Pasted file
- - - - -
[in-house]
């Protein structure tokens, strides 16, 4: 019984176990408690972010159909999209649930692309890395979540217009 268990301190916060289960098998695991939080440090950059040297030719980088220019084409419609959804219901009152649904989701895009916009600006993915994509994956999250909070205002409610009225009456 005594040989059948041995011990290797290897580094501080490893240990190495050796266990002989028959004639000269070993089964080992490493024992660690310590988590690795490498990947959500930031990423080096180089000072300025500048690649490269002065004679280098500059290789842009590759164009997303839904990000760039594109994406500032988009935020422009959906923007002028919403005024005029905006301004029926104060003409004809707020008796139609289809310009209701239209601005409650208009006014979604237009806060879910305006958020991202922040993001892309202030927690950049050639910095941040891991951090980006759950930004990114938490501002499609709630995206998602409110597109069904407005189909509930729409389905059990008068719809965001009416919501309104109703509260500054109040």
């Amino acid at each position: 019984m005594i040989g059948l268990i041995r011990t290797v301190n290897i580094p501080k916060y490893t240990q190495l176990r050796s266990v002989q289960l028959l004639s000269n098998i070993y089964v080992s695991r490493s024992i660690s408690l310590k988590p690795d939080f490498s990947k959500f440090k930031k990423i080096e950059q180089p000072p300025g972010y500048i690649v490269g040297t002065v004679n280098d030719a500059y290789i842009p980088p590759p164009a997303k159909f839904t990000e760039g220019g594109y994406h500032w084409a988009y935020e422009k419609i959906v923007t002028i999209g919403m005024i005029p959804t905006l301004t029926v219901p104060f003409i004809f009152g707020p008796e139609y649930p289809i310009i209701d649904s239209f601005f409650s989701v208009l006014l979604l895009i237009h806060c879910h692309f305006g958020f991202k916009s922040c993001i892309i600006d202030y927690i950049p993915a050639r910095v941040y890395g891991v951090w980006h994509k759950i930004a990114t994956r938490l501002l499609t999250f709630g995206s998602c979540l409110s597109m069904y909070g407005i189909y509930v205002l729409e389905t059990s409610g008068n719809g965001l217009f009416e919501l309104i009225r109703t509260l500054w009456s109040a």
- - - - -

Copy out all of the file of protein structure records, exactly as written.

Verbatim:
[in-house]
């Protein structure tokens, strides 16, 4: 019984176990408690972010159909999209649930692309890395979540217009 268990301190916060289960098998695991939080440090950059040297030719980088220019084409419609959804219901009152649904989701895009916009600006993915994509994956999250909070205002409610009225009456 005594040989059948041995011990290797290897580094501080490893240990190495050796266990002989028959004639000269070993089964080992490493024992660690310590988590690795490498990947959500930031990423080096180089000072300025500048690649490269002065004679280098500059290789842009590759164009997303839904990000760039594109994406500032988009935020422009959906923007002028919403005024005029905006301004029926104060003409004809707020008796139609289809310009209701239209601005409650208009006014979604237009806060879910305006958020991202922040993001892309202030927690950049050639910095941040891991951090980006759950930004990114938490501002499609709630995206998602409110597109069904407005189909509930729409389905059990008068719809965001009416919501309104109703509260500054109040």
């Amino acid at each position: 019984m005594i040989g059948l268990i041995r011990t290797v301190n290897i580094p501080k916060y490893t240990q190495l176990r050796s266990v002989q289960l028959l004639s000269n098998i070993y089964v080992s695991r490493s024992i660690s408690l310590k988590p690795d939080f490498s990947k959500f440090k930031k990423i080096e950059q180089p000072p300025g972010y500048i690649v490269g040297t002065v004679n280098d030719a500059y290789i842009p980088p590759p164009a997303k159909f839904t990000e760039g220019g594109y994406h500032w084409a988009y935020e422009k419609i959906v923007t002028i999209g919403m005024i005029p959804t905006l301004t029926v219901p104060f003409i004809f009152g707020p008796e139609y649930p289809i310009i209701d649904s239209f601005f409650s989701v208009l006014l979604l895009i237009h806060c879910h692309f305006g958020f991202k916009s922040c993001i892309i600006d202030y927690i950049p993915a050639r910095v941040y890395g891991v951090w980006h994509k759950i930004a990114t994956r938490l501002l499609t999250f709630g995206s998602c979540l409110s597109m069904y909070g407005i189909y509930v205002l729409e389905t059990s409610g008068n719809g965001l217009f009416e919501l309104i009225r109703t509260l500054w009456s109040a």